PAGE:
Here’s a story about the integrated oil business as told through three numbers:

Total’s number, the smallest, may also be the shrewdest.

Exxon revealed its spending plans at its annual analyst day last week. This was a much longer affair than usual, as Exxon responded to a growing chorus of criticism:

Exxon’s setting of hard targets for things like return on capital and divisional earnings marks a big, welcome shift. Yet the new plans have done little for the stock; the gap between Exxon’s dividend yield and rival Chevron Corp.’s has actually widened slightly since the presentation.

For that, blame the capex guidance. While most majors are pledging to keep spending in check, Exxon is taking it up a gear:

Exxon argues it has a formidable set of projects, pointing to such goodies as offshore Guyana discoveries, as well as the Permian basin. The problem is that investors have seen this story before, and quite recently, with the oil majors. And while Exxon’s reputation might once have enabled it to simply be trusted to deliver, that is no longer the case.

On that front, a new target of raising production to five million barrels of oil equivalent a day by 2025 may actually prove counter-productive. While CEO Darren Woods stressed “this is not a volume driven plan,” the number raises memories of Exxon’s many earlier, and missed, growth targets. Above all, it leaves no room for the immediate resumption of what used to be its strong suit: share buybacks.

Not that these are a silver bullet in every case. Which brings us to Hess.

While Elliott Management has pushed successfully over the past five years for an overhaul of Hess’s portfolio, the stock’s initial pop has long since faded:

With Elliott calling for yet more restructuring, and CEO John Hess’s own position being questioned, the company announced another $1 billion cash-return to shareholders. That’s almost 7 percent of Hess’s market cap, and the stock is up about 4 percent since. Yet it’s hard to escape the feeling that this billion-dollar handout ought to have moved the needle a bit more.

The problem is that Hess faces the same issue Exxon has, only to a worse degree. Exxon is effectively asking shareholders to wait for several years while it proves it can spend huge sums and generate bigger returns on them. Even for Exxon, that’s a tough ask in today’s climate.

Hess is making the same appeal, only without Exxon’s reputation (however diminished), scale or portfolio. Hess is part owner of those Exxon-operated Guyana discoveries, so it gets to share in the spoils, but only down the road. In the meantime, it’s on the hook for its share of capex. Hence, the sudden generosity on buybacks to keep investors interested. As I wrote here, though, payouts work best when they’re an expression of strength, not an appeal for affection.

Total’s small deal in Libya is a wholly different beast. It is smaller, obviously, equating to just 0.3 percent of the French company’s market cap. More importantly, though, it both plays to Total’s strengths and fits with what investors want from oil majors.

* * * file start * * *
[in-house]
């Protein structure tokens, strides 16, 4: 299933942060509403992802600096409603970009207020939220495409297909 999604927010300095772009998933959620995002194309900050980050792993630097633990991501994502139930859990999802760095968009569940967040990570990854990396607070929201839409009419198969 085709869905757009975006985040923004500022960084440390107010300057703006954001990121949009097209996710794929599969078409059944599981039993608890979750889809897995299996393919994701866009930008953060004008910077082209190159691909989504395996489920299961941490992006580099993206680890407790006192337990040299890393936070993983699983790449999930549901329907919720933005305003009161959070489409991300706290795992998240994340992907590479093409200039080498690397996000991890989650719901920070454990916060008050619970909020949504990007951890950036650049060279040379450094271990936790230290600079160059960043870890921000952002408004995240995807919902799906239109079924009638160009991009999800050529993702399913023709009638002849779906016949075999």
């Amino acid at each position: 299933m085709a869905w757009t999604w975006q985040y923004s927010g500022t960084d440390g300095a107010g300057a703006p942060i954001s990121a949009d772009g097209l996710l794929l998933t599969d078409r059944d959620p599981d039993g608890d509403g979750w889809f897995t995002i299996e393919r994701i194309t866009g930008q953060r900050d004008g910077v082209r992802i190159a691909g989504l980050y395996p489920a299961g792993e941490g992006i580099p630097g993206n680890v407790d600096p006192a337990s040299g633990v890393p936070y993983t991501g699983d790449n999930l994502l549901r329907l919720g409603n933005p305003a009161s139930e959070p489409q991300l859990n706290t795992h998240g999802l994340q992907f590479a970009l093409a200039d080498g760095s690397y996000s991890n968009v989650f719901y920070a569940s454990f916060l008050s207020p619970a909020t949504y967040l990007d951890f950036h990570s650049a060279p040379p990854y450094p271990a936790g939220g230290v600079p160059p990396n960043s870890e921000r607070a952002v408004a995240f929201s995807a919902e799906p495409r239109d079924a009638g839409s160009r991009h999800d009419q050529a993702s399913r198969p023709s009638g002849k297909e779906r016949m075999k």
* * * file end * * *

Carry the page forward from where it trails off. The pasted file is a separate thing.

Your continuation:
Total, with its heft and long history in North Africa, can afford to take a calculated bet on Libyan oil production recovering further. Marathon -- which, like Exxon, Hess and many other U.S. peers, is pivoting back home -- cannot. Its Libyan business got little to no value in its stock price, especially with shale taking all the attention. Hence, Marathon reports its production numbers ex-Libya .

With a motivated seller, Total got a producing asset where virtually all the output is crude oil, for a price of just $2.25 per barrel of proved reserves and probably less than $1 per barrel of resources. Based on Marathon’s disclosure, the asset would pay back in nine years in terms of free cash flow at today’s oil price. But with Total projecting a one-third increase in production by 2020, it will likely be much shorter than that.

Getting reserves at a low cost and with a relatively quick payback is catnip to investors that have grown distrustful of integrated oil’s traditionally decades-long time horizons, especially with so much uncertainty around long-term demand. Exxon may well turn out to be a great stock to own by 2020, and even Hess may get its Guyana payday. Total’s opportunism feels more in tune with 2018, though.

This column does not necessarily reflect the opinion of Bloomberg LP and its owners.

Liam Denning is a Bloomberg Gadfly columnist covering energy, mining and commodities. He previously was the editor of the Wall Street Journal’s “Heard on the Street” column. Before that, he wrote for the Financial Times’ Lex column. He has also worked as an investment banker and consultant.

To contact the author of this story: Liam Denning in New York at

To contact the editor responsible for this story: Mark Gongloff at

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